For Immediate Release



New Truck Standards Will Lower Emissions, Create Jobs and Reduce Oil Consumption

WASHINGTON - On the heels of a historic agreement to cut passenger vehicle fuel consumption and pollution, the Obama administration has finalized the first-ever global warming pollution and fuel-efficiency standards for new medium- and heavy-duty trucks. These standards—for trucks sold between 2014 and 2018—will cut fuel consumption across the nation’s trucking fleet, provide important clean air benefits, and create almost 80,000 new jobs, according to the Union of Concerned Scientists (UCS).

“This is a one-two punch against America’s oil dependence,” said Brendan Bell, Washington representative for UCS’s Clean Vehicles Program. “The Obama administration is delivering on its promise to bring cleaner, more fuel-efficient cars and trucks to the market. This is the most effective way to save drivers money at the pump, clean up our air, and reduce our reliance on oil.”

Combined with new passenger vehicle standards, by 2030 the United States will save more oil than it currently imports from the Persian Gulf.

The new standards will cover a range of truck categories, from long-haul tractor trailers to buses to cement mixers. They collectively represent only 4 percent of vehicles on the road but account for 20 percent of national fuel use, according to UCS. The new standards will boost fuel efficiency and cut global warming pollution across these vehicle classes. For instance, the standards will reduce the fuel consumption of new long-haul tractor trailers nearly 20 percent by 2018.  These trucks, which often travel more than 100,000 miles annually, currently achieve an average of only about 6.5 miles per gallon (mpg) and consume the most fuel of all vehicle categories covered under the new rules.

According to an economic analysis commissioned by UCS, new standards will enable truck manufactures to quickly adopt clean, fuel-efficient technology that in turn will reduce shipping costs and boost jobs and wages across several sectors. The analysis also projected that standards nearly identical to the ones finalized today could lead to a net increase of 40,000 jobs economy-wide in 2020 and nearly 80,000 jobs in 2030.


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“The new standards will shift clean truck technology into gear,” said Don Anair, a senior engineer with UCS’s Clean Vehicles program. “They’ll help put Americans back to work by shifting money away from oil companies and back toward local economies.”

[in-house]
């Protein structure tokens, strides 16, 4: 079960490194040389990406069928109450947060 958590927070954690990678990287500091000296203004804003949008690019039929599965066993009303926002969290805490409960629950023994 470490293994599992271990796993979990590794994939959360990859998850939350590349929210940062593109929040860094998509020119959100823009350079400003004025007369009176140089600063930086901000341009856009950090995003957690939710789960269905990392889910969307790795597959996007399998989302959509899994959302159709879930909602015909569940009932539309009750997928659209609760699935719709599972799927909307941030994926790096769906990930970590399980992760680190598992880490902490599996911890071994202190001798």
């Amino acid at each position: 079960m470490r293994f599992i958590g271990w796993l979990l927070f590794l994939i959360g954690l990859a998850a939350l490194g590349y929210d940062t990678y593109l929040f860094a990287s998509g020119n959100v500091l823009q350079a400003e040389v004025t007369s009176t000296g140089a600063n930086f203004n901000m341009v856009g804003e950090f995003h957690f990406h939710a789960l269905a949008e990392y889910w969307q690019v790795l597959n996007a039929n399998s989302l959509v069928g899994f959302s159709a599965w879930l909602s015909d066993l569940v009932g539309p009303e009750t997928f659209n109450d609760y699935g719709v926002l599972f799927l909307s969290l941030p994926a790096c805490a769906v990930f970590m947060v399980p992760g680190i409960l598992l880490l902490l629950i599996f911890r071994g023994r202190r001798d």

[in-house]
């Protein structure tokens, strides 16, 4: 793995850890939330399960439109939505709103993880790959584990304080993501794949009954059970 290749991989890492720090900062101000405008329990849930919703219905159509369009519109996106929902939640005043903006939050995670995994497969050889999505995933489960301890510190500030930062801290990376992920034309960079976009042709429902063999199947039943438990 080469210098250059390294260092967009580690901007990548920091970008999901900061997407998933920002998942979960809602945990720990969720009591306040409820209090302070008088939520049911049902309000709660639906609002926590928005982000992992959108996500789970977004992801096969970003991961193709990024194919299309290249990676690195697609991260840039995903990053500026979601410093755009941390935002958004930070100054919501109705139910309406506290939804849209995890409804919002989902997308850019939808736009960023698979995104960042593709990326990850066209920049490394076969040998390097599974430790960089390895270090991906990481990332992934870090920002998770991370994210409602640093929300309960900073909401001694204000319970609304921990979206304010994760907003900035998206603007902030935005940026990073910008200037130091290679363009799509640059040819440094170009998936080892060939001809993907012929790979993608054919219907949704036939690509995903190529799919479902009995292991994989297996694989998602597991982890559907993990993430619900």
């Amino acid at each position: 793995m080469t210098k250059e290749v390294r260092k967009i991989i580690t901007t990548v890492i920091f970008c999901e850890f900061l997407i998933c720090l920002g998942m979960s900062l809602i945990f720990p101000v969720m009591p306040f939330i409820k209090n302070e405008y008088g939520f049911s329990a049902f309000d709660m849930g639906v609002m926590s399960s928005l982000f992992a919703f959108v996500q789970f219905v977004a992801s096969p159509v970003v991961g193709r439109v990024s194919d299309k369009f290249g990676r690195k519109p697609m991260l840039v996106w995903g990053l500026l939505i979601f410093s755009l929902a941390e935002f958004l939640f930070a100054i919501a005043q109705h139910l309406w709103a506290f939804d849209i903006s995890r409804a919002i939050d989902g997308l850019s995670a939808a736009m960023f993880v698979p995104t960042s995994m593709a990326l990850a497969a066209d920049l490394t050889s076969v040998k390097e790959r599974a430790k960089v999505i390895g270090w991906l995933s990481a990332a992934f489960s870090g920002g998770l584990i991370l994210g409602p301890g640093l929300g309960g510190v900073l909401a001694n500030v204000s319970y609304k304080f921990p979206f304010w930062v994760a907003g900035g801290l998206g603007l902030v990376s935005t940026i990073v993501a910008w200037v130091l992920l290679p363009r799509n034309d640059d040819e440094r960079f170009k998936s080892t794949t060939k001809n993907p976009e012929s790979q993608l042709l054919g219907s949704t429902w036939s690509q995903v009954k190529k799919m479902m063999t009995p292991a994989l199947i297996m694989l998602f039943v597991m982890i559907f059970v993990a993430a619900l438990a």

According to UCS, current, off-the-shelf technology can provide even greater oil savings and global warming pollution reductions for trucks, including more efficient engines, aerodynamic designs, idling alternatives and better tires. According to a UCS analysis, applying fuel-saving technology to both the tractor and the trailer could deliver savings of as much as 35 percent by 2017. The new standards, however, do not apply to truck trailers, which could account for a third of potential big-rig fuel savings.

Heavy-duty hybrid systems and other fuel-saving technology now entering the market will provide an opportunity to build on the success of this first round of standards, said Anair. UCS has called on the Obama administration to develop additional standards for trailers and a second round of medium- and heavy-duty vehicle standards to obtain additional oil and financial savings and pollution reductions.

The finalized standards come less than two weeks after the administration proposed new global warming and fuel efficiency standards for cars and light trucks. The car and light-truck proposal, which will apply to vehicles sold in model years 2017 to 2025, will set a global warming pollution standard of 163 grams per mile by 2025, the equivalent of 54.5 mpg if met only through fuel economy improvements.


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The Union of Concerned Scientists is the leading science-based nonprofit working for a healthy environment and a safer world. UCS combines independent scientific research and citizen action to develop innovative, practical solutions and to secure responsible changes in government policy, corporate practices, and consumer choices.

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